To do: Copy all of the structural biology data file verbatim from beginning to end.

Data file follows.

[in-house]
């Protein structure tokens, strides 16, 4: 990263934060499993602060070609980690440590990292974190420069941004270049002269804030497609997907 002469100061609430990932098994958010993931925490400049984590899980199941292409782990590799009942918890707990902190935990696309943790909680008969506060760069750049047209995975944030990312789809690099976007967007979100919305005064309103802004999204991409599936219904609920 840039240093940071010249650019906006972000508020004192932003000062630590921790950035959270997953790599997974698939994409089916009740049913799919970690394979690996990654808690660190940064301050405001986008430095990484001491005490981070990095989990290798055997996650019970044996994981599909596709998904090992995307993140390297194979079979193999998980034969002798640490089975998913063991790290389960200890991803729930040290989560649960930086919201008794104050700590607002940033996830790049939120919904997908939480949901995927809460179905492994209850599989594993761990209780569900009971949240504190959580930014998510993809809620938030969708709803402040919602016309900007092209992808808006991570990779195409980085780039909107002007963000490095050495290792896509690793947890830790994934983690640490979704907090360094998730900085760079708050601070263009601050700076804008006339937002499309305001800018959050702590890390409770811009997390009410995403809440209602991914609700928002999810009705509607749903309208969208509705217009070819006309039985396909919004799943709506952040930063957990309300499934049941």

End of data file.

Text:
[in-house]
């Protein structure tokens, strides 16, 4: 990263934060499993602060070609980690440590990292974190420069941004270049002269804030497609997907 002469100061609430990932098994958010993931925490400049984590899980199941292409782990590799009942918890707990902190935990696309943790909680008969506060760069750049047209995975944030990312789809690099976007967007979100919305005064309103802004999204991409599936219904609920 840039240093940071010249650019906006972000508020004192932003000062630590921790950035959270997953790599997974698939994409089916009740049913799919970690394979690996990654808690660190940064301050405001986008430095990484001491005490981070990095989990290798055997996650019970044996994981599909596709998904090992995307993140390297194979079979193999998980034969002798640490089975998913063991790290389960200890991803729930040290989560649960930086919201008794104050700590607002940033996830790049939120919904997908939480949901995927809460179905492994209850599989594993761990209780569900009971949240504190959580930014998510993809809620938030969708709803402040919602016309900007092209992808808006991570990779195409980085780039909107002007963000490095050495290792896509690793947890830790994934983690640490979704907090360094998730900085760079708050601070263009601050700076804008006339937002499309305001800018959050702590890390409770811009997390009410995403809440209602991914609700928002999810009705509607749903309208969208509705217009070819006309039985396909919004799943709506952040930063957990309300499934049941």